US, India see progress with nuclear deal
US: The United States and India sought Wednesday to dispel
doubts over their relationship as a US company signed a deal on nuclear
power, long a source of disappointment between the countries.
Secretary of State Hillary Clinton, who once called US affection for
India an "affair of the heart," said that the world's two largest
democracies had entered a "new and more mature phase" in their
"With respect to affairs of the heart, they usually have ups and
downs, but that does not make them any less heartfelt or any less of a
commitment," Clinton said as she held annual talks with India.
"There is less need today for the dramatic breakthroughs that marked
earlier phases, but more need for steady, focused cooperation," Clinton
said as she met with Indian Foreign Minister S.M. Krishna and other
But the deal that was arguably the most dramatic of the past
breakthroughs between India and the United States -- a 2008 agreement on
nuclear power -- has increasingly been cited as proof that the US-India
relationship has not lived up to its potential.
On Wednesday, US-based Westinghouse Electric Co. announced that it
was signing a preliminary deal with the state-run Nuclear Power Co. of
India to build the first US nuclear reactors in the South Asian nation.
Westinghouse, a unit of Japan's Toshiba Corp., said that it had
agreed to conduct initial licensing and site development work to build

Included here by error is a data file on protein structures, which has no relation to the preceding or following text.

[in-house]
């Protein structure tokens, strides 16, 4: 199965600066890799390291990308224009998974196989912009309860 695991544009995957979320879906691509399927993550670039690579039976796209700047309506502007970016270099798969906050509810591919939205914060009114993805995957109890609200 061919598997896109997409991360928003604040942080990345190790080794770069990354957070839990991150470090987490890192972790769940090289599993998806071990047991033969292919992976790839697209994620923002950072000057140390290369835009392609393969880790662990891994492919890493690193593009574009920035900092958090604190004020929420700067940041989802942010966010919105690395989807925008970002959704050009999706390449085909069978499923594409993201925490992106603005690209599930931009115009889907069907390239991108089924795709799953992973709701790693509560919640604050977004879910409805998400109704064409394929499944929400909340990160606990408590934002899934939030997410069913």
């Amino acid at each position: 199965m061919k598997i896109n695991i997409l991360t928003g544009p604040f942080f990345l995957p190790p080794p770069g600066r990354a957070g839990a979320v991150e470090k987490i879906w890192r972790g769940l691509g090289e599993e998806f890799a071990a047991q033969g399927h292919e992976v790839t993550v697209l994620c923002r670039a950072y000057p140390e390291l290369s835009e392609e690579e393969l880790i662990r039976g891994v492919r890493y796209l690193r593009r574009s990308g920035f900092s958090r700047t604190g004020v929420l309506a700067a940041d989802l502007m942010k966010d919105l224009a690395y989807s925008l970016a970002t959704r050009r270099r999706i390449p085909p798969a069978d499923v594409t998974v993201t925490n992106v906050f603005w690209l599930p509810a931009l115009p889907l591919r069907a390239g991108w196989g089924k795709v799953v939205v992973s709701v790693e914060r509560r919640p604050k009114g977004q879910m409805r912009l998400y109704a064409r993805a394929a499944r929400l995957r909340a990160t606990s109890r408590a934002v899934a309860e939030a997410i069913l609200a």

reactors at the Mithivirdi site in the western state of Gujarat.
Clinton called the agreement "a significant step toward the
fulfillment" of the landmark US-India nuclear agreement, but
acknowledged that the deal was preliminary and there was "still a lot of
work to be done."
Krishna, speaking later at a solo news conference, said the
Westinghouse agreement carried "special importance" in light of the
concerns expressed earlier by US businesses. The deal "opens up new
vistas of opportunities for business in the United States," Krishna
Former president George W. Bush spearheaded the 2008 deal, which
recognized India's global stature by giving it access to civilian
nuclear technology after decades of being treated as a pariah for
building nuclear weapons.
But US companies have been reluctant to get to work in India as they
are seeking greater protection from liabilities in the event of a
nuclear disaster -- a dispute that could still potentially affect the
The United States argues that other countries such as Russia and
France enjoy an unfair advantage as their nuclear companies have the
backing of the state which can handle liabilities.
The issue is sensitive in India, where thousands died in 1984 in a
leak from a US-owned pesticide factory in Bhopal.
India has pledged to move ahead with nuclear power to support its
growing economy and reduce the need for oil imports and dirty coal,
despite rising global concerns about atomic energy since Japan's
Fukushima disaster. AFP